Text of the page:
Acme Studios — #17 Beck Road

Supporting Artists since 1972

#17 Beck Road

50 stories from The Acme Archive

The entire story of Beck Road cannot be told in a single story. This story looks at the formation of the Acme led artist community in the street.

Beck Road is a short road in Hackney which was designated as a conservation area by Hackney Council in 2021, due to the preservation of the two storey Victorian terrace houses in the road. In 1976, the houses were compulsorily purchased by the Inner London Education Authority, so that an extension and car park for Hackney Technical College could be built.

The houses were licenced to Acme, initially on a five year licence, with a grant of £750 for each house for the renovation work that would be needed, with the artists forming a community of support for the work required. Deborah Duffin recalls that “We spent months knocking down walls, getting basic plumbing in, plastering and decorating, with help and advice from Acme and other artists. But we had space to live and work at a nominal rent.” John Kippin photographed the renovations that were carried out at 53 Beck Road and contributed those images to the Acme Archive in 2012.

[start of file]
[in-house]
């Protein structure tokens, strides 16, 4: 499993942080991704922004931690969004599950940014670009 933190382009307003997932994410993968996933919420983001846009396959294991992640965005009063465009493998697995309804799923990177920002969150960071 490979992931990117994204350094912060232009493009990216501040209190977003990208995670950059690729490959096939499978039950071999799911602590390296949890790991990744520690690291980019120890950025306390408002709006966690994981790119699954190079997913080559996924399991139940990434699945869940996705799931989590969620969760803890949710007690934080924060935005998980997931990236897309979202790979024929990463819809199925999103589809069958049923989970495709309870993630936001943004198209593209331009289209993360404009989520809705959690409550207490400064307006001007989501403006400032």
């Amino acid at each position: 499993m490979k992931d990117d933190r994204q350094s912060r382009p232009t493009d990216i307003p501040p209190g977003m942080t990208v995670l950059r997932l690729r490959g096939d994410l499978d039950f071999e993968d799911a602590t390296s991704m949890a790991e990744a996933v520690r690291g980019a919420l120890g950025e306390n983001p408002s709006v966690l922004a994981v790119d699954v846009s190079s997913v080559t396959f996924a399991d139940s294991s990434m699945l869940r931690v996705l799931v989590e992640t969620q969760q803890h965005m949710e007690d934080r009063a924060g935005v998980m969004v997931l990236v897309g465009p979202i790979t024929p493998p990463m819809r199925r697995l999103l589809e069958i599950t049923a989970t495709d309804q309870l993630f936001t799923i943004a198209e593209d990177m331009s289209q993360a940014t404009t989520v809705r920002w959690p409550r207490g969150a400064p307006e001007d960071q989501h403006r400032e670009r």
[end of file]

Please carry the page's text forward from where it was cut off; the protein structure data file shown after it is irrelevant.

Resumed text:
At its peak occupancy, there were 42 artists and dependents resident in Beck Road, including Maureen Paley, who opened her gallery, Interim Art at number 21. In addition to the artists in residence on the street, Acme also provided housing to a family of new staff at St Joseph’s Hospice (located on Mare Street, opposite the end of Beck Road) who needed accommodation. In 1988, the residents of Beck Road gathered in the road for the now famous photograph by Edward Woodman.